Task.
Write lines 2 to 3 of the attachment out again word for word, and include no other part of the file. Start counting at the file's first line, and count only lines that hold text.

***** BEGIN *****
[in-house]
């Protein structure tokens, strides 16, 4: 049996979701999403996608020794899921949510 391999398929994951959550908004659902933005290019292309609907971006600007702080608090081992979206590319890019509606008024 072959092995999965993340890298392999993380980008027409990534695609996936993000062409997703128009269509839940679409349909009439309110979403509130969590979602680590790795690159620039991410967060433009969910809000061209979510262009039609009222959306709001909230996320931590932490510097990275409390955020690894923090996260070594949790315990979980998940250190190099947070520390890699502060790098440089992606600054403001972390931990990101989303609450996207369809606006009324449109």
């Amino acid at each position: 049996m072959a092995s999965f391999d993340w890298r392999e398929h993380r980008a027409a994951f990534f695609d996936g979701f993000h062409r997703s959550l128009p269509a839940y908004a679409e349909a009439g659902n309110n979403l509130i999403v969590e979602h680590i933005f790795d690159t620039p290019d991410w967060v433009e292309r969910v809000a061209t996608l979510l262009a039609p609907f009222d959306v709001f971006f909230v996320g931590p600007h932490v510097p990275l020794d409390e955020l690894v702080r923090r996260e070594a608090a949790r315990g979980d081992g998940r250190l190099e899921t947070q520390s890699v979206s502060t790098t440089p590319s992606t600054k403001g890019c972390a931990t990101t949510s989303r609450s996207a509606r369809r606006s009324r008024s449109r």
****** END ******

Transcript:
């Protein structure tokens, strides 16, 4: 049996979701999403996608020794899921949510 391999398929994951959550908004659902933005290019292309609907971006600007702080608090081992979206590319890019509606008024 072959092995999965993340890298392999993380980008027409990534695609996936993000062409997703128009269509839940679409349909009439309110979403509130969590979602680590790795690159620039991410967060433009969910809000061209979510262009039609009222959306709001909230996320931590932490510097990275409390955020690894923090996260070594949790315990979980998940250190190099947070520390890699502060790098440089992606600054403001972390931990990101989303609450996207369809606006009324449109």
């Amino acid at each position: 049996m072959a092995s999965f391999d993340w890298r392999e398929h993380r980008a027409a994951f990534f695609d996936g979701f993000h062409r997703s959550l128009p269509a839940y908004a679409e349909a009439g659902n309110n979403l509130i999403v969590e979602h680590i933005f790795d690159t620039p290019d991410w967060v433009e292309r969910v809000a061209t996608l979510l262009a039609p609907f009222d959306v709001f971006f909230v996320g931590p600007h932490v510097p990275l020794d409390e955020l690894v702080r923090r996260e070594a608090a949790r315990g979980d081992g998940r250190l190099e899921t947070q520390s890699v979206s502060t790098t440089p590319s992606t600054k403001g890019c972390a931990t990101t949510s989303r609450s996207a509606r369809r606006s009324r008024s449109r």